What are the Benefits of Euro 6?
Way back in 1992 the first ever Euro 1 legislation was passed to control the amount of pollutants released into the air in exhaust fumes. The limit for a diesel engine in Euro 1 was 780mg/km of NOx. Today, Euro 6 legislation allows a considerably smaller 80mg/km.
What are the effects of vehicle emissions?
Pollutants in exhaust fumes have been linked to health problems, particularly respiratory diseases and detrimental environmental consequences such as acid rain. For many years the focus was on CO2 in exhaust fumes which petrol engines released the most of. Because of this diesel engines were seen as being kinder to the environment, until the damage caused by NOx was fully understood. NOx is now believed to cause more harm than CO2 and diesel engines produce more NOx than petrol engines so quickly became the bad guy on the road. In an attempt to clean up our air and reduce negative impacts on the environment, the European Commission created increasingly strict standards to reduce the harmful effects of combustion engines.
Euro 6 Standards
As standards became tighter and tighter over the years with each new piece of legislation, manufacturers responded by making huge investments in new technology to clean up their vehicles' exhaust fumes. As of 1st September 2015 all newly registered vehicles must abide by Euro 6 standards. Technology has become so advanced the Euro 6 standard requires diesel engines to emit less than 80mg/km of Nox. When compared to Euro 5 standards in 2009, which were 180mg/km, this is a massive 55% decrease, meaning Euro 6 diesel engines are the cleanest ever. It is also the closest emission limits have been between petrol and diesel engines. For petrol engines NOx emission limits have remained at 60mg/km in Euro 6 standards – the same as Euro 5, so diesel engines are almost as environmentally friendly as their petrol equivalents for the first time.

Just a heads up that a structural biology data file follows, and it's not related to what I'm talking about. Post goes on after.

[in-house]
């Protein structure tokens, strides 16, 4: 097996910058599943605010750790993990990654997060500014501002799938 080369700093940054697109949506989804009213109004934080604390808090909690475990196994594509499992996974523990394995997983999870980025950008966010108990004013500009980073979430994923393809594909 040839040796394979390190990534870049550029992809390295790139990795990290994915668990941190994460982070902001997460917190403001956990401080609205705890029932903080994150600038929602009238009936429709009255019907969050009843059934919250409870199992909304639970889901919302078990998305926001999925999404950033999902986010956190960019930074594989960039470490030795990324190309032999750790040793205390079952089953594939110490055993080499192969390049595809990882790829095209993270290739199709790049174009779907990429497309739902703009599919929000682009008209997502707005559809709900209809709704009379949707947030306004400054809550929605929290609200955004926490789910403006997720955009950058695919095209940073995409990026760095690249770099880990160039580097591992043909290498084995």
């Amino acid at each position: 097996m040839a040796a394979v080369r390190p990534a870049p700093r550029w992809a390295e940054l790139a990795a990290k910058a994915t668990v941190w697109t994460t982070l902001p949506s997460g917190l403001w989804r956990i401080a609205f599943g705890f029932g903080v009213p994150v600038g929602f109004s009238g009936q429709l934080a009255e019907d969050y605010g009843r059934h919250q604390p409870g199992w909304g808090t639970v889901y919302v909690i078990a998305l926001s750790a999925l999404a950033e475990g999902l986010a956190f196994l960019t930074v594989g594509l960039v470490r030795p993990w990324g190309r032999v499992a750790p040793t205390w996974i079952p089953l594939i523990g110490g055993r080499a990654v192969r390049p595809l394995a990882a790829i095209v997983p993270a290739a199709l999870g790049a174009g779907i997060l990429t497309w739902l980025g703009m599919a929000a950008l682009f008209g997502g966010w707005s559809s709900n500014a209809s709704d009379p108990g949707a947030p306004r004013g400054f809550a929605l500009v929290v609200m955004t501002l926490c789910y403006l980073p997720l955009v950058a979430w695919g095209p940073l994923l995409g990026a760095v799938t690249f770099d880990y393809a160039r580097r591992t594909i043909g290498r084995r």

There are many benefits of a Euro 6 standard diesel engine …
- Increased Efficiency -As manufacturers have to make sure engines are as efficient as possible to meet standards they provide the added bonus of producing increasingly fuel efficient engines and so increasingly cost efficient engines. On average a diesel engine will have up to 30% better fuel economy compared to a similar petrol engine.
- Reduced CO2 -On average a diesel engine will produce up to 25% less CO2 than a petrol version so companies can reduce their carbon footprint. As road tax is currently calculated by CO2 emissions a diesel engine could be more cost effective.
- Future Proofing – Diesel engines have been getting bad press lately, but a distinction is made between old diesel engines and new diesel engines. The future of older diesel engines is unclear but is likely to include extra costs to discourage use. For example London Mayor Sadiq Khan would like to charge older diesel engines an extra £10 to drive in the capital on top of the usual congestion zone. By driving a vehicle that adheres to Euro 6 standards now, you may avoid extra costs in the future.
As around 50% of new vehicles registered in the UK are diesel manufacturers remain committed to reducing pollutants in exhaust fumes. Another big test will come in 2017 when new vehicle emissions tests are introduced. New testing procedures are currently under proposal. These will include measuring emissions while in real life driving conditions on the road, rather than on a rolling road in a laboratory where test conditions can be tightly controlled.
So the challenges are not over yet for the combustion engine!
The comments above do not necessarily reflect Rivervale's views unless clearly stated.
22 September 2016
Written by Natalie Faughy